Rapidly growing Regeneron Pharmaceuticals ($REGN) is picking up a former Dell computer site in Ireland for a second manufacturing facility, even as it is in the midst of a major plant expansion in the U.S.
Word leaked out last month in the U.K. that Regeneron was negotiating with Dell. But according to Regeneron's recent quarterly financial filing, the company now has a preliminary deal to buy the 400,000-square-foot facility in Limerick. "We intend to renovate this facility to accommodate and support our growth, primarily in connection with expanding our manufacturing capacity to support our global supply chain," the company said in the 10-Q filing. The company has not said what it is paying for the site in Ireland, but the SEC filing says it expects to spend $250 million to $300 million on capital projects through next year, including buying and starting work on the plant in Limerick.
Peter Dworkin, vice president of corporate communications for Regeneron, pointed out Wednesday that figure includes the Limerick deal but also an $80 million plant expansion and office project in East Greenbush in Rensselaer, NY. The plant expansion includes adding two 10,000-liter bioreactors, boosting production capacity by 50%, Dworkin told FiercePharmaManufacturing in an emailed statement. The $300 million also includes a major project to add new offices and laboratories at its Tarrytown headquarters that it has not publicly put a price tag on, he said.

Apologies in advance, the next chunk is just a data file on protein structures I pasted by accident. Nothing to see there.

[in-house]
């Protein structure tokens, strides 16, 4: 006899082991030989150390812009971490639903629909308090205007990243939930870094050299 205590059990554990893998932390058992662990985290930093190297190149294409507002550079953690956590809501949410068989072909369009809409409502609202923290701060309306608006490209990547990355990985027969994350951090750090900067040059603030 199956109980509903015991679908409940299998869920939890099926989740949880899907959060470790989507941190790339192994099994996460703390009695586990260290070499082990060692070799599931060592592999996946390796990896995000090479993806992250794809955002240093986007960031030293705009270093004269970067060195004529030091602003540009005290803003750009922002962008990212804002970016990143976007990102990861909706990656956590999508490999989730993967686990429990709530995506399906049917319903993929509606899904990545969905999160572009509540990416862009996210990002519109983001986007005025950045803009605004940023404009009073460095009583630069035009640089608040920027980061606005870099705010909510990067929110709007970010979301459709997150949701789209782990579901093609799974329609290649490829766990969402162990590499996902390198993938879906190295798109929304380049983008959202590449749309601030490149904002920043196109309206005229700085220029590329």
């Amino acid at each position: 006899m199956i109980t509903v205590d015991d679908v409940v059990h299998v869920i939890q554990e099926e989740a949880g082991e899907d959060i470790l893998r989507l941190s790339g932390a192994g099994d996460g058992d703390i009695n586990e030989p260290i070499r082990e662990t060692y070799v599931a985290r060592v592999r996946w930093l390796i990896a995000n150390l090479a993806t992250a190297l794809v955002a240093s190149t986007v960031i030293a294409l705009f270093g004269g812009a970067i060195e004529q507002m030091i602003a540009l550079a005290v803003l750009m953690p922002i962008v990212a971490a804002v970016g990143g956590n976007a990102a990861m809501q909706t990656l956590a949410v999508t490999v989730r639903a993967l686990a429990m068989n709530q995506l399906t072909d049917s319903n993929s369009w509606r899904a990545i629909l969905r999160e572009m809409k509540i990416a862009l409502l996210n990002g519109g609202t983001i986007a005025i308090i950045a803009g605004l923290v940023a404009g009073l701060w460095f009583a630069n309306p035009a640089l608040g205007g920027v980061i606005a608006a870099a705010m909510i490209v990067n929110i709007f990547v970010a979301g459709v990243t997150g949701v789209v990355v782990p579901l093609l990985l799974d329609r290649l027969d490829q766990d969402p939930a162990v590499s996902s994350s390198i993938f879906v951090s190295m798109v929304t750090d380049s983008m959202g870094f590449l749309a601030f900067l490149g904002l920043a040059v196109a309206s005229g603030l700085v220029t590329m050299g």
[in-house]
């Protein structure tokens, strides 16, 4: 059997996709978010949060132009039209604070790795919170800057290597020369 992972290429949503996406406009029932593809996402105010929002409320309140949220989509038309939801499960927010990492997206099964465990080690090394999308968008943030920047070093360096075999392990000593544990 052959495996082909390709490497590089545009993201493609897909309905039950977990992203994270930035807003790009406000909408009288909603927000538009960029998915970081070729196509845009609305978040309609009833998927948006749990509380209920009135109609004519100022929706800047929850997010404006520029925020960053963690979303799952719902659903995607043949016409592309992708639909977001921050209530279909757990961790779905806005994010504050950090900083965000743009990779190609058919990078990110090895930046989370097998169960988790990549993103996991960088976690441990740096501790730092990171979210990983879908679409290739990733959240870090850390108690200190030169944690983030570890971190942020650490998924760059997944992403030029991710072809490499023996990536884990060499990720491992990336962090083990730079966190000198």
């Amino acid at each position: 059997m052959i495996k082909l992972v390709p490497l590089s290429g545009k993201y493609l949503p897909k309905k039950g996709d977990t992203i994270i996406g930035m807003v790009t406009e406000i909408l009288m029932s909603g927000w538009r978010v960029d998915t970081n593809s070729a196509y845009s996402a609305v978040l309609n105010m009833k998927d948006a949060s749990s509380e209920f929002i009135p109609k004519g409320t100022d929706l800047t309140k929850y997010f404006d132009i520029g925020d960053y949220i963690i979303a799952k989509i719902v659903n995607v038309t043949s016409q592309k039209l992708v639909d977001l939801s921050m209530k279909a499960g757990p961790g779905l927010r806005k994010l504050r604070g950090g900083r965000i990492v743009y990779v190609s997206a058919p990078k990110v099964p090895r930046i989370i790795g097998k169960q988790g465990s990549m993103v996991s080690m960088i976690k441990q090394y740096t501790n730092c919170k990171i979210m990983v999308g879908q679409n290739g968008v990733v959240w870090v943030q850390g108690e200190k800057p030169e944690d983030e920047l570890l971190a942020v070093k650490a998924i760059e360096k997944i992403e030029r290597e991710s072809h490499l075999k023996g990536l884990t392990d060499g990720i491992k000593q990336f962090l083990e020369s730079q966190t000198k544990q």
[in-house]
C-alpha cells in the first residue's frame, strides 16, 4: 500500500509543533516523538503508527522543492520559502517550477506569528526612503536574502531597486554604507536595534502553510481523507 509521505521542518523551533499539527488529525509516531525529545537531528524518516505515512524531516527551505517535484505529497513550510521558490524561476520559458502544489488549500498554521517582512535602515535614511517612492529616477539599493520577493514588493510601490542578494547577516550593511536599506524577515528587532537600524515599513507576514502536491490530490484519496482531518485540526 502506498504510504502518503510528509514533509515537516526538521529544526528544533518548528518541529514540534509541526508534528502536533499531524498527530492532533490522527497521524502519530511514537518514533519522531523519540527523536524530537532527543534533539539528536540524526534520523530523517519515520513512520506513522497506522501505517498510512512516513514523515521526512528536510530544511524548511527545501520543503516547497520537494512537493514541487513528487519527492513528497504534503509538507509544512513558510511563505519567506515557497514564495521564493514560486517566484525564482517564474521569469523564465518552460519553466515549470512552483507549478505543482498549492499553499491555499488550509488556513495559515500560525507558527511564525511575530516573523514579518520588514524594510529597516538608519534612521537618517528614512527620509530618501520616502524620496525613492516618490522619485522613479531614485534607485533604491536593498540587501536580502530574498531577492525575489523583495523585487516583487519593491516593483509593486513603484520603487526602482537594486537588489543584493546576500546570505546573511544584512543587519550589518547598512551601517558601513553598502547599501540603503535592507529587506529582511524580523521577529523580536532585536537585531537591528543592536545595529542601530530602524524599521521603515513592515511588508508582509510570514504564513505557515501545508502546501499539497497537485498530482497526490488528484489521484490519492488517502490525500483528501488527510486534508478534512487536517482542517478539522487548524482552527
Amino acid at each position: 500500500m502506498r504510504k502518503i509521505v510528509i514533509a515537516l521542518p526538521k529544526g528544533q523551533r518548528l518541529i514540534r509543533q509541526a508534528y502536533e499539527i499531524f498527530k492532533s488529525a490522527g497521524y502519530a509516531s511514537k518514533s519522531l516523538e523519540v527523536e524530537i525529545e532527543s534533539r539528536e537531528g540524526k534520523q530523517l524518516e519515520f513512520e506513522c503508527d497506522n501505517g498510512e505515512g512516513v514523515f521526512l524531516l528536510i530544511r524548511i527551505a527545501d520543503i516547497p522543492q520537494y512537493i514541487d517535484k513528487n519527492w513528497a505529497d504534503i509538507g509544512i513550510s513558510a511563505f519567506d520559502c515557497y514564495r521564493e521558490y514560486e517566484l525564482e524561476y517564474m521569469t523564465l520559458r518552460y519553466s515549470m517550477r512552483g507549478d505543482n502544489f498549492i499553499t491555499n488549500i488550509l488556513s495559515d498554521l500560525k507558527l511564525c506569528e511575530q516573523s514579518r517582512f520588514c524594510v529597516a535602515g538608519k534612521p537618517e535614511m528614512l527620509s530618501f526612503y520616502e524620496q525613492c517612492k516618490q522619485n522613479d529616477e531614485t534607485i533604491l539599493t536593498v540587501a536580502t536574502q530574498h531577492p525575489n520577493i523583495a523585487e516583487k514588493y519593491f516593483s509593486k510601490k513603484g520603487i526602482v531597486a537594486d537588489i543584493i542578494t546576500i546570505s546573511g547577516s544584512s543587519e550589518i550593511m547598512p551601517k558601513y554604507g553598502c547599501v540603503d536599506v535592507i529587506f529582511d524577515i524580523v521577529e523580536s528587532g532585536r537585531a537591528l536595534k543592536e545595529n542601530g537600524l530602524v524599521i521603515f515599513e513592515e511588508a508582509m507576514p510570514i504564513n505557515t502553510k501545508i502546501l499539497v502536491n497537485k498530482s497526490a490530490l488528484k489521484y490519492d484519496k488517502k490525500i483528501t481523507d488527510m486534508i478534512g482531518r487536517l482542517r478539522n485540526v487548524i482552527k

Dworkin said the acquisition in Limerick is pending local permits, which he said the company expects to get. "It will become a second manufacturing site, after our site in Rensselaer," he told FiercePharmaManufacturing. The company has yet to specify what products will be manufactured there, only saying that it will give it the added capacity it needs for the future. The company has three approved products right now with its foundation product being Eylea, the blockbuster drug for wet age-related macular degeneration. It also produces Arcalyst, a drug for a rare genetic disorder, as well as Zaltrap, a colorectal cancer drug, but neither of those are big sellers at this point. The company has other projects in its pipeline, and Dworkin said that the plant expansion in New York has more to do with their production needs than Eylea, which doesn't require a lot of capacity since only small amounts of the drug are required for injection.
This is the company's first facility outside of the U.S., and it will set Regeneron up for expansion there. "Ireland is part of the EU so obviously it gives us the opportunity to more closely supply our partners from Europe," Dworkin said. It will also be a big deal for Ireland, which has seen some significant contraction in drug manufacturing in the last few years. The Independent also says the facility Regeneron is buying was vacated when Dell moved production to Poland in 2009, cutting 1,900 jobs in the process. The computer maker still has about 1,000 people at the Limerick complex.